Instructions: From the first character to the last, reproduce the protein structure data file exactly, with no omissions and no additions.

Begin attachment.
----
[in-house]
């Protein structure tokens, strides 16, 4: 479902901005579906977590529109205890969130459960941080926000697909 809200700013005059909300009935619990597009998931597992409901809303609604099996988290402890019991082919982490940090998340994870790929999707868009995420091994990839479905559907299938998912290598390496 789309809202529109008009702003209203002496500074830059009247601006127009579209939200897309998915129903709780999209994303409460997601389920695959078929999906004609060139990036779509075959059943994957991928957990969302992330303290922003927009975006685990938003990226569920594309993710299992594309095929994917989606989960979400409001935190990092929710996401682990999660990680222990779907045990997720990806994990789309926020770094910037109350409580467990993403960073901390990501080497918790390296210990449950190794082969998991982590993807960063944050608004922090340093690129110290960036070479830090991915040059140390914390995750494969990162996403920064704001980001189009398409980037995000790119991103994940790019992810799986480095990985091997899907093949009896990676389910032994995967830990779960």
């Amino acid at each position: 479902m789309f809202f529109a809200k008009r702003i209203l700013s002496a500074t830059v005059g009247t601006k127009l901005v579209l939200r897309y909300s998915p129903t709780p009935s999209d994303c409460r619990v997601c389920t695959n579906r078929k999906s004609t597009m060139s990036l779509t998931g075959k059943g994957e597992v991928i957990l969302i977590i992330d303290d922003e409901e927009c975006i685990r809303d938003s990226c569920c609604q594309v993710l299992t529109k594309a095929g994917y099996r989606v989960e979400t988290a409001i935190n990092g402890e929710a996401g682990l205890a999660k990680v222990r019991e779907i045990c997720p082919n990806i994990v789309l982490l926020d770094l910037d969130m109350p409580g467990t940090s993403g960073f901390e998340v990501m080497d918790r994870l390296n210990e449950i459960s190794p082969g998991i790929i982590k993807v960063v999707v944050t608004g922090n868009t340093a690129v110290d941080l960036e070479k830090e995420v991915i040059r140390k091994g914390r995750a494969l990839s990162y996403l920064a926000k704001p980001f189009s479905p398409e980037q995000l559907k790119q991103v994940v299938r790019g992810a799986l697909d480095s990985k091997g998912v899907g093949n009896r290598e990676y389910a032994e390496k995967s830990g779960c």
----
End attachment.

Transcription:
[in-house]
């Protein structure tokens, strides 16, 4: 479902901005579906977590529109205890969130459960941080926000697909 809200700013005059909300009935619990597009998931597992409901809303609604099996988290402890019991082919982490940090998340994870790929999707868009995420091994990839479905559907299938998912290598390496 789309809202529109008009702003209203002496500074830059009247601006127009579209939200897309998915129903709780999209994303409460997601389920695959078929999906004609060139990036779509075959059943994957991928957990969302992330303290922003927009975006685990938003990226569920594309993710299992594309095929994917989606989960979400409001935190990092929710996401682990999660990680222990779907045990997720990806994990789309926020770094910037109350409580467990993403960073901390990501080497918790390296210990449950190794082969998991982590993807960063944050608004922090340093690129110290960036070479830090991915040059140390914390995750494969990162996403920064704001980001189009398409980037995000790119991103994940790019992810799986480095990985091997899907093949009896990676389910032994995967830990779960």
């Amino acid at each position: 479902m789309f809202f529109a809200k008009r702003i209203l700013s002496a500074t830059v005059g009247t601006k127009l901005v579209l939200r897309y909300s998915p129903t709780p009935s999209d994303c409460r619990v997601c389920t695959n579906r078929k999906s004609t597009m060139s990036l779509t998931g075959k059943g994957e597992v991928i957990l969302i977590i992330d303290d922003e409901e927009c975006i685990r809303d938003s990226c569920c609604q594309v993710l299992t529109k594309a095929g994917y099996r989606v989960e979400t988290a409001i935190n990092g402890e929710a996401g682990l205890a999660k990680v222990r019991e779907i045990c997720p082919n990806i994990v789309l982490l926020d770094l910037d969130m109350p409580g467990t940090s993403g960073f901390e998340v990501m080497d918790r994870l390296n210990e449950i459960s190794p082969g998991i790929i982590k993807v960063v999707v944050t608004g922090n868009t340093a690129v110290d941080l960036e070479k830090e995420v991915i040059r140390k091994g914390r995750a494969l990839s990162y996403l920064a926000k704001p980001f189009s479905p398409e980037q995000l559907k790119q991103v994940v299938r790019g992810a799986l697909d480095s990985k091997g998912v899907g093949n009896r290598e990676y389910a032994e390496k995967s830990g779960c």